Surface owners plan to turn to courts over Marcellus drilling
CHARLESTON, W.Va. -- Frustrated with state lawmakers' failure to approve regulations on Marcellus Shale development, the West Virginia Surface Owners' Rights Organization says it plans to shift its focus from the Statehouse to the courthouse.
Legislators are coming to Charleston this week for their interim monthly meetings. Part of the schedule will include the first two meetings of a new committee focused on Marcellus issues. Dave McMahon of the surface owners group said his organization wants to participate in the discussion, but he isn't hopeful.
"Four years at the Legislature has taught us not to expect much," said McMahon, a lawyer. "So we are going to turn to the courts."
Since 2008, McMahon's group has unsuccessfully pushed lawmakers to pass a surface owners' bill of rights. Earlier this year, the Legislature failed to work out new regulations for Marcellus drilling. The Senate approved a measure (SB424), but the House -- which backs stronger protections for the environment and surface owners -- never voted on the bill.
Now, with Marcellus development growing, McMahon says, it's time for his group to broaden its tactics.
McMahon already has filed one lawsuit on behalf of a Marion County man who says two companies don't have a right to put wells on his property to get to the gas on a neighbor's land.
Another possible lawsuit would seek to give surface owners the right to a hearing on well permit applications, McMahon said.
A third potential lawsuit would focus on abandoned wells. There are 5,000 in West Virginia, said McMahon, who contends that the state should not issue new permits until it plugs those wells.
In both cases, the state Department of Environmental Protection would be the likely defendant.
The surface owners group might work with nonprofit law firms and environmental groups to file the lawsuits, McMahon said.
He said some lawmakers have been open to listening to the concerns of surface owners, but in general, citizens have a hard time getting heard.
"The usual lobbyist ratio, if you combine surface owners and environmental people, [compared] to corporate lobbyists, is 17 to 3," he said. "And if you count donations to campaigns, who knows?"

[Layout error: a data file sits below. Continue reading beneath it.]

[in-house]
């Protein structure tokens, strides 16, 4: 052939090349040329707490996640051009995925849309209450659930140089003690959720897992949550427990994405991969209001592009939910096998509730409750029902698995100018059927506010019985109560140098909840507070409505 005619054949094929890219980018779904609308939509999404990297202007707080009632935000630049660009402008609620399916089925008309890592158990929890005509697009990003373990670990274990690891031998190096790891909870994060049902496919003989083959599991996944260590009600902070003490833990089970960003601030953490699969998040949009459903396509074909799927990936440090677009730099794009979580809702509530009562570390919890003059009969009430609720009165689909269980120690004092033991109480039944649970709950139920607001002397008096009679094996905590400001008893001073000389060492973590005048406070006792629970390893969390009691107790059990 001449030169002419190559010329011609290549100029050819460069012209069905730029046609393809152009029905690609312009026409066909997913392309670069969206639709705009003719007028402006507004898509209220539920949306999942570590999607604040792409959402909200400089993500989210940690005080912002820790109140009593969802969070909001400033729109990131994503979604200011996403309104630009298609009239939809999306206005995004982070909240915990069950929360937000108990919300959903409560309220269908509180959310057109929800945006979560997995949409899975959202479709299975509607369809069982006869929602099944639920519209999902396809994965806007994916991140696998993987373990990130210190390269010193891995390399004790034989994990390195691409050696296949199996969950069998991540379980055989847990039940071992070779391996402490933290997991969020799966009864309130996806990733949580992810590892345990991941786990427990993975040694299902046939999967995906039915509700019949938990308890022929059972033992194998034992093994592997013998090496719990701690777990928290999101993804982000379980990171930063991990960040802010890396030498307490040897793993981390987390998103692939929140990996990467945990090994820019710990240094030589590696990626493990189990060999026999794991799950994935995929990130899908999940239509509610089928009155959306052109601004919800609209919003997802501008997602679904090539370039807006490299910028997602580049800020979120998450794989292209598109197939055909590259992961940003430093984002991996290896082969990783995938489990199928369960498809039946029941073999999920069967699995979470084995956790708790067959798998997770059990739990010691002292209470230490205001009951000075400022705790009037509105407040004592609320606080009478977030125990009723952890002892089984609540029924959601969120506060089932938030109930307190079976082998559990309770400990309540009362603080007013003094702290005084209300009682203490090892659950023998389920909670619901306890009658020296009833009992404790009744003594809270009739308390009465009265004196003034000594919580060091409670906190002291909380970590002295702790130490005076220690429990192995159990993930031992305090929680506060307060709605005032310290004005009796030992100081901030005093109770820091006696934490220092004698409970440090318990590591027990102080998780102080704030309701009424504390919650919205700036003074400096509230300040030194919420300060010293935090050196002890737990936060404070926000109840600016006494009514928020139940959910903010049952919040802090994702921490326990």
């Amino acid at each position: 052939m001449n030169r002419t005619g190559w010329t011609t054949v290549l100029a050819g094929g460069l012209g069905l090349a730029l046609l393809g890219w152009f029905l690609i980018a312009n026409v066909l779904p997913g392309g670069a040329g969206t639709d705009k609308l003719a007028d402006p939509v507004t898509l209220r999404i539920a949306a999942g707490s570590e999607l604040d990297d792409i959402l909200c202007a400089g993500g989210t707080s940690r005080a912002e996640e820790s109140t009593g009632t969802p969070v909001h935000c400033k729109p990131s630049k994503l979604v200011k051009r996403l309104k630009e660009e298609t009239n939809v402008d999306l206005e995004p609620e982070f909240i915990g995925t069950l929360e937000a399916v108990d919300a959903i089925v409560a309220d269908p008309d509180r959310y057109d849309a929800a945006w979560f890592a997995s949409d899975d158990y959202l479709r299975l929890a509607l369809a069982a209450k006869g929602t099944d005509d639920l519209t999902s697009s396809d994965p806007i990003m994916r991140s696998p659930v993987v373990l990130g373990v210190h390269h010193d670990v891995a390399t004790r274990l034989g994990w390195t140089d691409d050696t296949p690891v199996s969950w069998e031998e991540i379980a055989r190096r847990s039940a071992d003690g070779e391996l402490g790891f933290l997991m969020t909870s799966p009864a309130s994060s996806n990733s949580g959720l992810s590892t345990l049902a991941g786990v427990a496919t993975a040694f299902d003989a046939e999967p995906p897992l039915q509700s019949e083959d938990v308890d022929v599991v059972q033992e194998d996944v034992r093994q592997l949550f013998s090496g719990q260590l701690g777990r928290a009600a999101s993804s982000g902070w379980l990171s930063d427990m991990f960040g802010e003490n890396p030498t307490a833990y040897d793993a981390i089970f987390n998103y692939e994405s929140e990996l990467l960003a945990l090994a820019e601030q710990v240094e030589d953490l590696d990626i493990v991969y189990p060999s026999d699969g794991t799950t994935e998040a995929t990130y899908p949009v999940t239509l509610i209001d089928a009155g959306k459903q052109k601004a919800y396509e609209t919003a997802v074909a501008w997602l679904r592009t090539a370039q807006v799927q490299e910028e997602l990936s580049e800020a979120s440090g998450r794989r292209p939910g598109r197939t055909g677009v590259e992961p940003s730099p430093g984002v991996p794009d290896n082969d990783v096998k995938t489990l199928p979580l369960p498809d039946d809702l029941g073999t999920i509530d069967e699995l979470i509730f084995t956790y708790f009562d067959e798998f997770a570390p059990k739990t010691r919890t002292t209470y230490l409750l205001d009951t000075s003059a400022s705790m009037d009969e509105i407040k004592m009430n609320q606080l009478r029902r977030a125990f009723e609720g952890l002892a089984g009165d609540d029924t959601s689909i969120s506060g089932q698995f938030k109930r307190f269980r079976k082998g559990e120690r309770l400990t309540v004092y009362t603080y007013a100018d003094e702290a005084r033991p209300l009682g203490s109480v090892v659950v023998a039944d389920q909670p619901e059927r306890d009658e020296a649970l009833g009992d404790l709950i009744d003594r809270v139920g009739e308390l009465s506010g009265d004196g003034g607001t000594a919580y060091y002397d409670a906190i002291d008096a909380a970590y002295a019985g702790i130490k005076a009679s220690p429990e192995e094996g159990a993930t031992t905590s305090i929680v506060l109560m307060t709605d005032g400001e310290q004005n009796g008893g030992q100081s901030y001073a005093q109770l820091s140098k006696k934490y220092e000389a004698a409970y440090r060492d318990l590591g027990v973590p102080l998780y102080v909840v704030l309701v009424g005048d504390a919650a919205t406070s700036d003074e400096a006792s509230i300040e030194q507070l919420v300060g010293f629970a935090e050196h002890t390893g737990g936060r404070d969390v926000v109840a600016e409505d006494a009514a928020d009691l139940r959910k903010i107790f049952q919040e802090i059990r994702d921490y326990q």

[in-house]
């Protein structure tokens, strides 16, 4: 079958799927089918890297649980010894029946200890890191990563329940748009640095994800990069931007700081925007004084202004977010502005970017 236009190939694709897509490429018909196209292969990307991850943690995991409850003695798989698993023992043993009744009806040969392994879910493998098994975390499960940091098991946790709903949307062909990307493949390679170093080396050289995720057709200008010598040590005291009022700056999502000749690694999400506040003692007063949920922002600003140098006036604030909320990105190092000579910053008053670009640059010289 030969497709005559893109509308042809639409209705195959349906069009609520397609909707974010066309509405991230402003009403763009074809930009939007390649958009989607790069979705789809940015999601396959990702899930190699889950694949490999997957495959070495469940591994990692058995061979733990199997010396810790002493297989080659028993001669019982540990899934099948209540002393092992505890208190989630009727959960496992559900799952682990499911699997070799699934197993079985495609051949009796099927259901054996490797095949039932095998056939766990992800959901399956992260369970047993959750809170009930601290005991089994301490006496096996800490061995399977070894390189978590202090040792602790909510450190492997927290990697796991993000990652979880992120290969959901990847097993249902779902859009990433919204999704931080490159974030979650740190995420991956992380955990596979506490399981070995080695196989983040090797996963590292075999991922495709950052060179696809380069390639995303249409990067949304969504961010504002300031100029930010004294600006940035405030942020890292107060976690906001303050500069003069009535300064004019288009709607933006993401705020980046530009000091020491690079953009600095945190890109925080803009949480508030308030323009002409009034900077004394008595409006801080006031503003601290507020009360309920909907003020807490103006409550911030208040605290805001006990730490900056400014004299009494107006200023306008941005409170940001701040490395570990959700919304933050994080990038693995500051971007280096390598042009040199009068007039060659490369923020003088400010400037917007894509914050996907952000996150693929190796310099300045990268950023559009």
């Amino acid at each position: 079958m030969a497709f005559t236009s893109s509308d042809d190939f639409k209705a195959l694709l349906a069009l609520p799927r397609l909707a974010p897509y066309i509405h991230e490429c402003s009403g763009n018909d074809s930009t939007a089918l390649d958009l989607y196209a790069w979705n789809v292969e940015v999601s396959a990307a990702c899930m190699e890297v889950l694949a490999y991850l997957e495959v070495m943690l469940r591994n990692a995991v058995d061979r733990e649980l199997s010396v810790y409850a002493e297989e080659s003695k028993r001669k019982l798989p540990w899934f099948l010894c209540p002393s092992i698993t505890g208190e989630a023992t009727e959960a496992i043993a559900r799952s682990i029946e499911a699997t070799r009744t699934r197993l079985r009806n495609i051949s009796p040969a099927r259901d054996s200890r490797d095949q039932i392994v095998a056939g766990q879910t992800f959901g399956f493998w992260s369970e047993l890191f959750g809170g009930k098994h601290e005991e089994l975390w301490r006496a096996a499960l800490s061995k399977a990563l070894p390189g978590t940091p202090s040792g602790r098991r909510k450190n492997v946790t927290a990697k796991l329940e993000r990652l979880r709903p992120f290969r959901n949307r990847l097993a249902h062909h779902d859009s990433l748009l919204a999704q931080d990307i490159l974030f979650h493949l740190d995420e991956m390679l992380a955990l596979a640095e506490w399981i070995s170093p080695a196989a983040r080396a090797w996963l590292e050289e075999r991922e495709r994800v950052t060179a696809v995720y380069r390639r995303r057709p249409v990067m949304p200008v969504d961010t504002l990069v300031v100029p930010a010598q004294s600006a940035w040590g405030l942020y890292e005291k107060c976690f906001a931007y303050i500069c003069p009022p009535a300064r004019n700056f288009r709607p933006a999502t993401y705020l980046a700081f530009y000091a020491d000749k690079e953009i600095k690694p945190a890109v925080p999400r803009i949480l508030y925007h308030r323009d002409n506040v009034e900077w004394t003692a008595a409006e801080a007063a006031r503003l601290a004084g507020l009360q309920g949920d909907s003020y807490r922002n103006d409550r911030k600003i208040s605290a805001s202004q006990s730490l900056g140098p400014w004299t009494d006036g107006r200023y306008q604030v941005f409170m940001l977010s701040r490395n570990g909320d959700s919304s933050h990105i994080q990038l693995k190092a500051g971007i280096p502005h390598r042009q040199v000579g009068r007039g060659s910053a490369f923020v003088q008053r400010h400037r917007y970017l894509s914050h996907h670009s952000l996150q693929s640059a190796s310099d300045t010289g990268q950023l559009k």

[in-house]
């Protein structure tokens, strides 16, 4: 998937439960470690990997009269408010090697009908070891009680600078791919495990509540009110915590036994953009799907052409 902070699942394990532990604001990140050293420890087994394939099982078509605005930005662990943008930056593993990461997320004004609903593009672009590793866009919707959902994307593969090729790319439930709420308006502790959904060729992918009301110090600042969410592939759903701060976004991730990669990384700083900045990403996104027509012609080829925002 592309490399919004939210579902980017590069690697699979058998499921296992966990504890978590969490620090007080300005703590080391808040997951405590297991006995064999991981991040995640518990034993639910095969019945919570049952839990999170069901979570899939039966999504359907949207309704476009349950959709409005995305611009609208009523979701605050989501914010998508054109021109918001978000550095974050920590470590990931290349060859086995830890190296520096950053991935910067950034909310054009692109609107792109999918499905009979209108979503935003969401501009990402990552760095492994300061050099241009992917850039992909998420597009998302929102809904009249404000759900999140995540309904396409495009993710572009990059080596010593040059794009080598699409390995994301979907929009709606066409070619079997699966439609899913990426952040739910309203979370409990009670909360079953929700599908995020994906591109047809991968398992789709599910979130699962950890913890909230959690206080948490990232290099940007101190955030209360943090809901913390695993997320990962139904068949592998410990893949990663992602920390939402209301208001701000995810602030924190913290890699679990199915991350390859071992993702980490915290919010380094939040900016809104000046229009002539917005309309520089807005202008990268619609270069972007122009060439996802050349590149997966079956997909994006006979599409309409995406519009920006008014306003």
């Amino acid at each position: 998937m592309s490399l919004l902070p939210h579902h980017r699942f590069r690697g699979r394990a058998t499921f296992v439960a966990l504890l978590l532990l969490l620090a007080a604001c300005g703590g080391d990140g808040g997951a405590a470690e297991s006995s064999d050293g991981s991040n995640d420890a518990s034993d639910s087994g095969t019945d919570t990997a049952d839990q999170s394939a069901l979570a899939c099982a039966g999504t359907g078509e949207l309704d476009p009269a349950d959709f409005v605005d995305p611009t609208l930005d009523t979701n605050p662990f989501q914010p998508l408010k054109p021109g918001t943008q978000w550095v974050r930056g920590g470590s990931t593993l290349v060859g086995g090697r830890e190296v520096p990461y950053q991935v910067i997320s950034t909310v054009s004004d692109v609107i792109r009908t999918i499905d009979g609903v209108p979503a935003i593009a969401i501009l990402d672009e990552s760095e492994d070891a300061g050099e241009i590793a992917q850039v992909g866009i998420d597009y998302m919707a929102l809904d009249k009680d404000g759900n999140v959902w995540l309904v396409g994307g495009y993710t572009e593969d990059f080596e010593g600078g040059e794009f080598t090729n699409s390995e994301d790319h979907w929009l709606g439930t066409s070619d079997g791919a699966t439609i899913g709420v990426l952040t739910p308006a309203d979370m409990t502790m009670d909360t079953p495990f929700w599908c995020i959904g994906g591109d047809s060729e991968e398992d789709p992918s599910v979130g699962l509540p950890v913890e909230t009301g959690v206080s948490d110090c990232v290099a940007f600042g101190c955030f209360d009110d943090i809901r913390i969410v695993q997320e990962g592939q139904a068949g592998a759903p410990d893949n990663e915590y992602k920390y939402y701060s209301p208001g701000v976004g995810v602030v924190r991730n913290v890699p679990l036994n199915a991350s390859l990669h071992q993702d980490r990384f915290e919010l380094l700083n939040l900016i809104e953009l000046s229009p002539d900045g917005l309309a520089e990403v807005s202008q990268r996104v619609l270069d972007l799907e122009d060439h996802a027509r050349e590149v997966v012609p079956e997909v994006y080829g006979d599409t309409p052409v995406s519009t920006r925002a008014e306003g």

Legislative leaders formed the new Marcellus committee to work out a compromise between the House of Delegates and state Senate, with hopes of drafting a bill that could be approved during a special session later this summer or fall.
McMahon said he also is worried because the co-chairman of the Marcellus committee is Sen. Doug Facemire, whom he calls the Senate's biggest advocate of the gas industry.
Facemire calls himself "an advocate for economic development."
"And I do believe that oil and gas is a vehicle that can help take this state to a new level through the economic development of it," the Braxton County Democrat said. "I thank God every night for our coal and gas and timber, that he blessed our state. . . . People have to have jobs."
Facemire said the committee would use SB424 as a framework for next week's meetings. The legislation is a scaled-back version of an earlier measure, but Facemire said it still addresses issues such as notification to landowners, illegal dumping of fracking water and damage to state roads.
"We really tried to address a lot of the concerns that the people have," he said.
"You think the industry was tickled about a $100,000 fine?" he added, referring to penalties for companies that dump fracking water.
Corky DeMarco, head of the West Virginia Oil and Natural Gas Association, said he couldn't respond to surface owners' legal plans because he doesn't know the details, but he said that, as lawmakers try again on the legislation, "we need certainty in this industry."
Because of the lack of state regulations, the city of Morgantown last month banned fracking.
"Are we going to be in a situation where every county has laws and every city in the county has laws?" DeMarco said. "That's not certainty. And people are not going to invest under those conditions."
Delegate Tim Manchin, D-Marion, will serve as co-chairman of the committee. Manchin said the Senate bill is "not a bad framework from which to start," even though it's not as strong as what many delegates want.
"I think we're going to do something for surface owners," Manchin said. "Will it be as much as they would like? Will it go as far as the House would like to go? We might not get there."
Senate President Earl Ray Tomblin, who is acting as governor, has said a special session on Marcellus issues could come by August.
Manchin said he thinks September might be more realistic.
"It's hard to get consensus," he said, "but I think we have probably the best chance that I've seen since I've been in the Legislature to make some changes, to make some progress."
The first meeting this week is set for 6 p.m. Tuesday, and the second at noon Wednesday. Both are scheduled for the Senate Judiciary room. The initial meeting will be an informational session featuring guest speakers.
A new group, called West Virginians for a Moratorium on Marcellus, plans a 10 a.m. rally at the Capitol on Monday.
Reach Alison Knezevich at email@example.com or 304-348-1240.